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wake. Their achievements represent a bare echo of their father's massive conquests in oil, but the boys are diligently and quietly making their mark. In April 1956, to cite an example. Bunker, then 30, Herbert, 26, and Lamar, 22, staged an invasion of Pakistan and secured the oil rights to 20, 000 square miles of the nation's most promising territory. They have also leased a huge slice of Libya.

Papa still rolls up the heavy artillery, though, to negotiate what the petroleum trade press gets excited enough to call a "fantastic deal." Such was the description of a successful agreement with the government of Kuwait, oil-soaked island in the Persian Gulf. Even at 71, H.L. indicates no symptoms of loss in energy, skill and drive. In the last few years he has ranged in his quest for expanded production through virtually every area of the world this side of the Iron Curtain.

Hunt travels abroad as he usually lives at home - in obscurity. He remains a mystery man, even to other Texas titans of the petroleum business. Clint Murchison, Sid Richardson and Hugh Roy Cullen, the major multimillionaire oil independents, either had never met him or were barely acquainted. Only Clint Murchison of the three now survives, and he has never publicly expressed an opinion about Hunt.

Cullen, however, expressed himself to intimates as disliking Hunt exceedingly. A former Texan, now a New York cotton broker, says that Cullen regarded Hunt as "the stingiest man who ever lived in the state of Texas," Hunt says, "I never met Mr. Cullen 

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H. L. baffles and infuriates almost all of those he deals with in business, particularly those who operate in the high stratospheres of finance. He is a neverending topic of discussion, curiosity and speculation in major-league oil circles around the globe, whether in Paris, London, Tokyo or Kuwait. He has established a formidable reputation in the petroleum industry both for boldness and bluntness in manner. 

A New York financier who is noted for his ability to detach himself from personal emotions in business negotiations emerged from a breakfast meeting with Hunt, his face pale. "You know," he said, "I've figured him out. He actually delights in not winning friends. 
     
Publication of his novel marks the second time Hunt has publicly revealed any of his feelings and opinions. From 1952 until 1956 he spent most of his time and energy in the development of a multi-million-dollar "non-partisan, non-political, non-profit educational" organization which originally was chartered as Farm Facts Foundation. In his words, "The purpose was to give deserving farm youngsters, without financial means, an opportunity to learn the science of farming.

"However, one of my daughters came to me and said she did not observe there was danger of people in America starving to death for lack of food supplies, but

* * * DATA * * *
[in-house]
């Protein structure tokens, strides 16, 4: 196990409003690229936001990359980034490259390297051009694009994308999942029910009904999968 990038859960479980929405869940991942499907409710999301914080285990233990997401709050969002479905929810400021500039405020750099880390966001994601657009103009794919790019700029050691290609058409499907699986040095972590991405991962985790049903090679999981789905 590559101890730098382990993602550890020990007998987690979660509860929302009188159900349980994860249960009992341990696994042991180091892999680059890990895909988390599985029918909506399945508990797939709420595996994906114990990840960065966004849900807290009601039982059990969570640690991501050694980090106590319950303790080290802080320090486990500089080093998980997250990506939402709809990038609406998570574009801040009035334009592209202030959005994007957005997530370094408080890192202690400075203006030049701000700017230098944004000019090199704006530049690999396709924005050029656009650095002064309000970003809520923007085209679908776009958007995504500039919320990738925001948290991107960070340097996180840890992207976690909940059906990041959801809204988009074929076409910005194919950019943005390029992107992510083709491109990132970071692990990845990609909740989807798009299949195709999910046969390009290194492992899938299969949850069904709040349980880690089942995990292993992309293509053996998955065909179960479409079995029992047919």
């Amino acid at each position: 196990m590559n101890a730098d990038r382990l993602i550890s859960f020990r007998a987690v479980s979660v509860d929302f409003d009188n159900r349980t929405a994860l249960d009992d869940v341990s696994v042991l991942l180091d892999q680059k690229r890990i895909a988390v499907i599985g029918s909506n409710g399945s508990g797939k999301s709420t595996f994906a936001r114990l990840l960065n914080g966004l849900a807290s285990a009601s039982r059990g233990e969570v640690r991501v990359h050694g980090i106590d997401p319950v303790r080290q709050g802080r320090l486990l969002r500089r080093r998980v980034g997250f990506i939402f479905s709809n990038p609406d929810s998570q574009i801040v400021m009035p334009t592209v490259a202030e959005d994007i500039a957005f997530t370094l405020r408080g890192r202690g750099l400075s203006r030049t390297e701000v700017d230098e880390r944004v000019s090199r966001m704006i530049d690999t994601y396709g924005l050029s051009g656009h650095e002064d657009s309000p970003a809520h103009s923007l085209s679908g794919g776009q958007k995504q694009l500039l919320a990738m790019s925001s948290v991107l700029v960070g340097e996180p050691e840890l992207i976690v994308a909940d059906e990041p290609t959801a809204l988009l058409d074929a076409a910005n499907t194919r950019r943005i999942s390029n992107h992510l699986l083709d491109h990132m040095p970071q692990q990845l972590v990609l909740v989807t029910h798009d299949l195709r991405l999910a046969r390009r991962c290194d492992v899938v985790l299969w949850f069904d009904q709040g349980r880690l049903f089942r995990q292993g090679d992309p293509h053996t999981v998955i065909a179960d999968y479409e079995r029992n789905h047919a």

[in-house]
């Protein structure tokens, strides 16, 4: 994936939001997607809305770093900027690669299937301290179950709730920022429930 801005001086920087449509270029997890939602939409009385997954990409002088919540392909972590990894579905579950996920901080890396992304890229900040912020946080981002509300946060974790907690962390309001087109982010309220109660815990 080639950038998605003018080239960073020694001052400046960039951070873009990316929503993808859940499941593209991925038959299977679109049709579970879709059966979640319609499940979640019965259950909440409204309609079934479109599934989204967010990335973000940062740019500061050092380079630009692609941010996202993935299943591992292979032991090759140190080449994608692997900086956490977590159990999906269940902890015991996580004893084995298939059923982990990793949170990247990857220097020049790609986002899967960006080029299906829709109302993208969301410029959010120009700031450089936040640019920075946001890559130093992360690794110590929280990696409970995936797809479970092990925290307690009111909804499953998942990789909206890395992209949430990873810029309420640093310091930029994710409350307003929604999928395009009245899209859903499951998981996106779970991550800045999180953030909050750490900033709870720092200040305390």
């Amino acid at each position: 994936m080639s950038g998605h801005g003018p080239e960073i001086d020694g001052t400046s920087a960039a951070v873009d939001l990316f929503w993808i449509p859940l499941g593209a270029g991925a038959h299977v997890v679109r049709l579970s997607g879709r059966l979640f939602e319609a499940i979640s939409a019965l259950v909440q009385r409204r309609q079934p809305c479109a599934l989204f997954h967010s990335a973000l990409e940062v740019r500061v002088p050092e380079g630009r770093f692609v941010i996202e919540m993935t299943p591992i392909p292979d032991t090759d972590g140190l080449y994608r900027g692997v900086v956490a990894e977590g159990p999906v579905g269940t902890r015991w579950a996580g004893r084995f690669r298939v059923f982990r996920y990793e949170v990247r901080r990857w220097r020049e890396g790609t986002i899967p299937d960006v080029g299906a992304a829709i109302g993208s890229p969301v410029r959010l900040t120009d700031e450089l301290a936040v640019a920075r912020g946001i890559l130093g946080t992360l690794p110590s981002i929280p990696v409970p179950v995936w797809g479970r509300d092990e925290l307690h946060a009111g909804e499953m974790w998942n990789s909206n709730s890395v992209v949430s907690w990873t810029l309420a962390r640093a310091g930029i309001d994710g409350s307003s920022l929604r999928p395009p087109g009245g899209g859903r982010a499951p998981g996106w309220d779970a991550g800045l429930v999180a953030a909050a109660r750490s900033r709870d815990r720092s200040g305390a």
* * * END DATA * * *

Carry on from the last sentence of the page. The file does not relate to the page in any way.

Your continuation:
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there was danger of their losing their freedom for lack of interest in American government and public affairs. Facts Forum itself would take no stand on the issues, but encourage citizens to find out for themselves."

So was Facts Forum born. It remained a lively center of controversy right up to the day Hunt killed it. While it liked to refer to itself as "non-partisan and non-political," this belief was not universally shared. The early supporters included former America-Firsters, isolationists, McCarthy supporters, anti-Semitics and anti-Catholics, and one man whom the Attorney General's office had labelled a 
"fascist."

The various radio and TV programs did present both sides of the issue, but critics noted that considerably more enthusiasm was evidenced by those defending the arch-conservative viewpoint. A Bulletin charged that the main characteristics of Hunt's organization were "isolationism, ultra-conservatism and McCarthyism," and noted that they were fond of charging any and all critics as guilty of "subversion, betrayal and treason."

Time Magazine summed up the "non partisan, non-political" Facts Forum as "one of the biggest private political-propaganda machines in the U.S." 

It was because of Facts Forum that I came to meet Hunt. I was then appearing with author William Bradford Huie as a panelist on a CBS-TV show called "Chronoscope," and one evening he was announced as our guest. My first reaction was, "Who the hell is Hunt?'

At this point the subject strolled into the studio, trailed by his constant companion, sometime business associate and old crony, Herbert W. Williford, a spry old gentleman some 10 years the oilman's senior.

While Hunt was introduced elsewhere, Williford said to me,"Glad to meet you, son. You got a large safety pin? Well, you better get one and pin it on the pocket you keep your money in, 'cause Mr. Hunt's in town. He! He! He!"

Hunt was escorted to the makeup room, for the usual powder-puff treatment, leaving Williford to chat with Huie and me. Huie said to him, "What do you do for Mr. Hunt, anyway? Help him count his money?"

His sharp eyes glinting behind his spectacles, Williford snapped back, "Son, how old are you?"

Huie told him he was about 40.

"Well, son," said Williford, "let me tell you something. If you lived to be a hundred and ten, and if you never slept, and Mr. Hunt's money was piled up in $10,000 bills, well, before the pallbearers came to tote you away, you might count it all. But I doubt it. He! He! He!"

At first appearance, Hunt impressed me as about the most benign-looking man I ever saw. He wore a bow tie, a plain black suit, white shirt with soft collar, and the cut of his clothes was generally in keeping with the style a man a bit younger would usually have selected. He was 68 at the time. His eyes

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